John M. Hoffman & Associates CPAs

Frequently Asked Tax Questions

Marginal Tax Rate 

"What is my marginal tax rate and what does that mean?" 

Many people think that this should be a simple question with a simple answer. They don't understand why we don't answer with a quick "28%" response. Let us explain why this is not so simple. Your marginal tax rate is the rate of tax, expressed as a percent, that you would pay on the next dollar of income. If my marginal tax rates is 28% federal and 5.3% state, that would mean that I would pay 33.3% on the next dollar of ordinary income. If I earned another $100 of interest income,  my income taxes would increase by $33.33.

First of all, never forget to consider your state income taxes when you contemplate your marginal tax rate. For folks here in Massachusetts, that is generally 12%.

Second, lets be careful as to what kind of income we are talking about. Are we talking about ordinary income like wages or interest, or are we talking about something different like capital gains or qualified dividends that have special favorable tax rates?

Then we have to ask, how much income are we talking about. The rate of tax on that next $100 of interest income may not be applicable to the rate of tax on $1,000,000 of lottery income as the $1,000,000 of lottery income  would likely jump through several tax brackets.

To make matters even more difficult, we have to take into consideration the alternative minimum tax. For example if you are on the verge of paying alternative minimum tax, and you are contemplating your marginal tax bracket for purposes of assessing the after tax cost of buying that Cape Cod vacation home, the alternative minimum tax might kick in not giving any tax benefit to the additional real estate tax deduction.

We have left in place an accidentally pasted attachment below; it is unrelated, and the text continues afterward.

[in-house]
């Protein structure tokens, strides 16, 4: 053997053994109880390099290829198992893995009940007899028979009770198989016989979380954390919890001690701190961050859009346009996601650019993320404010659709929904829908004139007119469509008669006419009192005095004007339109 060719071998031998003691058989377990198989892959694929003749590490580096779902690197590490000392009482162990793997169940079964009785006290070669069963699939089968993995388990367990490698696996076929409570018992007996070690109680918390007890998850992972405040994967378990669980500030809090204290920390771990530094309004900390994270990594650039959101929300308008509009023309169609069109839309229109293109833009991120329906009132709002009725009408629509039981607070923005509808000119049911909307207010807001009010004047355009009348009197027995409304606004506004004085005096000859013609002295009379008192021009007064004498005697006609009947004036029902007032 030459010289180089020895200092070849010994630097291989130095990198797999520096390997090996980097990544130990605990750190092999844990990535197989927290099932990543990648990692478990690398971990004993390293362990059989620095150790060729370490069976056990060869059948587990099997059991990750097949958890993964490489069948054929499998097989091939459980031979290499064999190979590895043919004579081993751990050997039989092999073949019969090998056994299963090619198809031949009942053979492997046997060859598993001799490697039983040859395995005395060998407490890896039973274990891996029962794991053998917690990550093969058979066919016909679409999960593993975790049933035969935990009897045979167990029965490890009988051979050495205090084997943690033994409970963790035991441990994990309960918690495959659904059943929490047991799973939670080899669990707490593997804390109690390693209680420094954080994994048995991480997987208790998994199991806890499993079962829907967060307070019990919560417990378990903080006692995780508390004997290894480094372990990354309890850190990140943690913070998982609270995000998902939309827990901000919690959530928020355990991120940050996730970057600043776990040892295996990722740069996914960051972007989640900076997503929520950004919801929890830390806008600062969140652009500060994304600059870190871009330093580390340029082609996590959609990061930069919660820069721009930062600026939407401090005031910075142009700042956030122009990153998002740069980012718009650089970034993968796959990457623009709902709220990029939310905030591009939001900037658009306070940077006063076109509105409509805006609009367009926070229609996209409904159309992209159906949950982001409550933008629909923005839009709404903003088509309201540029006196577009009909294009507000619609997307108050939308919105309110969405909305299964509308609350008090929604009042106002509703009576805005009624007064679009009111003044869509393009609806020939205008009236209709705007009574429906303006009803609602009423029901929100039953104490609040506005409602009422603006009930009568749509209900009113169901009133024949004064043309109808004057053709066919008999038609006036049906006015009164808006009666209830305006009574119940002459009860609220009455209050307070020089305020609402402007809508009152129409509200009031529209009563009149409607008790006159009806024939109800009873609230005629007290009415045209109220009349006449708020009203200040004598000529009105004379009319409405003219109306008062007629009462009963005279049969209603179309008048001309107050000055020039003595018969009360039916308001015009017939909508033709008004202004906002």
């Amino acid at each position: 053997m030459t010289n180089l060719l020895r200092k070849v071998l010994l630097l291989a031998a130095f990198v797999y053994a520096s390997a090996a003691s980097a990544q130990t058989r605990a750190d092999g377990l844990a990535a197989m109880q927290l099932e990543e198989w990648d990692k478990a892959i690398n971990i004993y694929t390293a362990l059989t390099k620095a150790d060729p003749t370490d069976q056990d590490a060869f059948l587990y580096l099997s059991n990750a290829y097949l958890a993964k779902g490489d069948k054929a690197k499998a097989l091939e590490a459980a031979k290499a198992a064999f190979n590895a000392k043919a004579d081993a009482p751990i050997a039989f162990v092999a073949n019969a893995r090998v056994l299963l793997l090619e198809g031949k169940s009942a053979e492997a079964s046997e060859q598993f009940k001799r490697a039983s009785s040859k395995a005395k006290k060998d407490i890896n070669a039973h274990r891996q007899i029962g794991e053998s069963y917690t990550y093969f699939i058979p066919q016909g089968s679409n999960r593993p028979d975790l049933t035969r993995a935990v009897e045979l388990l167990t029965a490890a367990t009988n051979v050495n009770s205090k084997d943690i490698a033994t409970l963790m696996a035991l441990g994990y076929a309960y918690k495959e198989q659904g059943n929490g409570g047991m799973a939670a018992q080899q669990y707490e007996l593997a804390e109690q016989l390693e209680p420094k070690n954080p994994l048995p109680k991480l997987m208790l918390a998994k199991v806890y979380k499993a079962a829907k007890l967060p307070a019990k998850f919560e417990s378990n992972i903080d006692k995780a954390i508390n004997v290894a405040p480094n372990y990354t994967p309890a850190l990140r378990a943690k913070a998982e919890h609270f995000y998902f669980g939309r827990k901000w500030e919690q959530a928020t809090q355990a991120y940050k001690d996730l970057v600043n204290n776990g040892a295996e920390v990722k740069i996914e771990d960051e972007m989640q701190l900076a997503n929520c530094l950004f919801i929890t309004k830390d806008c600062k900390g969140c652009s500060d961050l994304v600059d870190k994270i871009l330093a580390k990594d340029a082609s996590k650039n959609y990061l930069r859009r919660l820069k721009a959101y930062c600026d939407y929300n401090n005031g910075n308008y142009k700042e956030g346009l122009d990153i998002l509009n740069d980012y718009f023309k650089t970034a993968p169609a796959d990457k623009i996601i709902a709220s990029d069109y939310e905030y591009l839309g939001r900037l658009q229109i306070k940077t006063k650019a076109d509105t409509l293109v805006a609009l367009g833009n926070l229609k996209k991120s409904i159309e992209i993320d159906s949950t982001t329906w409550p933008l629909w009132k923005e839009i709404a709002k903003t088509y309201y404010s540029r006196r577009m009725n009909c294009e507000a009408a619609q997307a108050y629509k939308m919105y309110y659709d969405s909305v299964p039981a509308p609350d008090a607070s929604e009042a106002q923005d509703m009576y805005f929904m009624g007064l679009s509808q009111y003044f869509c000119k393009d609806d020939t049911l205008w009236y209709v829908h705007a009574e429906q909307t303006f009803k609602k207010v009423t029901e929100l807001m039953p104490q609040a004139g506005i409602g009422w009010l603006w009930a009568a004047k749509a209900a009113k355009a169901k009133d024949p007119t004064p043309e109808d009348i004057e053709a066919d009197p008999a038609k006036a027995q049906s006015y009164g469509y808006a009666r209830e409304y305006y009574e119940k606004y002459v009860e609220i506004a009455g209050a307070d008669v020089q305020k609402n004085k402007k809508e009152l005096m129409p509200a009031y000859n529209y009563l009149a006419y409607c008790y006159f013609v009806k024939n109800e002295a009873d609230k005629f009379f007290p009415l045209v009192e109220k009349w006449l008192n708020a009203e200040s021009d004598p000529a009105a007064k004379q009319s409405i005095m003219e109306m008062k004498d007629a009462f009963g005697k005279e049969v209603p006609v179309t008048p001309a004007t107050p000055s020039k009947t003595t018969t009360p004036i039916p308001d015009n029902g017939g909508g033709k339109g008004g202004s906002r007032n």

As if this is not enough, what about the implications of various phase outs built into our tax code. If you earn an additional $10,000, what might that do to your personal exemptions, how much might it reduce your medical expense deductions, your child tax credit for the young one and the education credit for the older child?

This is not an all inclusive listing of the complications. We do think that you should have an understanding of what your marginal tax rate is but if you are contemplating a major transaction, asking us to hypothetically drop that into your tax data is not that complicated a task. A projection is a more valuable way to run the numbers and show you what the tax impact may be rather that a quick "back of the envelope" type response.

However, in an effort to answer the question, or what a person's marginal tax rate is, you can always look at your taxable income (line 43 of page 2 of the 2006 form 1040) and compare to the IRS tax rate schedule for your filing status. These rates can be found at the IRS website,,id=164272,00.html.

Lastly we must address the age old myth the problem with income "pushing a person into a higher tax bracket". Please understand that a person's income fills tax brackets like water fills a swimming pool. As each rate bracket of tax is filled with income, the subsequent income simply fills the next bracket. Having additional income spill into a higher bracket does not effect the rate of tax on the income that filled the lower bracket. Under no circumstance does additional income adversely effect the other income.